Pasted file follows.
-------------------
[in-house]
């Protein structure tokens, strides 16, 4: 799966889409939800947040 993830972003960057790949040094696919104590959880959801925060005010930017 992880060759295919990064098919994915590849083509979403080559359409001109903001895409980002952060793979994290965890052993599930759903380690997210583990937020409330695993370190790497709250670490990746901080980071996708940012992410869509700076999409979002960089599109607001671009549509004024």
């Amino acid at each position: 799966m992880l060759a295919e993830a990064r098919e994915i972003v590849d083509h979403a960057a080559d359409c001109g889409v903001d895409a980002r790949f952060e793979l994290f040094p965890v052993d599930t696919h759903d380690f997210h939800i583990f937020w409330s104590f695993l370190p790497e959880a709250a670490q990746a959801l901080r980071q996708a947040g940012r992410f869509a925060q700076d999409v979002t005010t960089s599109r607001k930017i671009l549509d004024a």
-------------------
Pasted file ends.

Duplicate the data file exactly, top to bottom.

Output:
[in-house]
């Protein structure tokens, strides 16, 4: 799966889409939800947040 993830972003960057790949040094696919104590959880959801925060005010930017 992880060759295919990064098919994915590849083509979403080559359409001109903001895409980002952060793979994290965890052993599930759903380690997210583990937020409330695993370190790497709250670490990746901080980071996708940012992410869509700076999409979002960089599109607001671009549509004024």
């Amino acid at each position: 799966m992880l060759a295919e993830a990064r098919e994915i972003v590849d083509h979403a960057a080559d359409c001109g889409v903001d895409a980002r790949f952060e793979l994290f040094p965890v052993d599930t696919h759903d380690f997210h939800i583990f937020w409330s104590f695993l370190p790497e959880a709250a670490q990746a959801l901080r980071q996708a947040g940012r992410f869509a925060q700076d999409v979002t005010t960089s599109r607001k930017i671009l549509d004024a």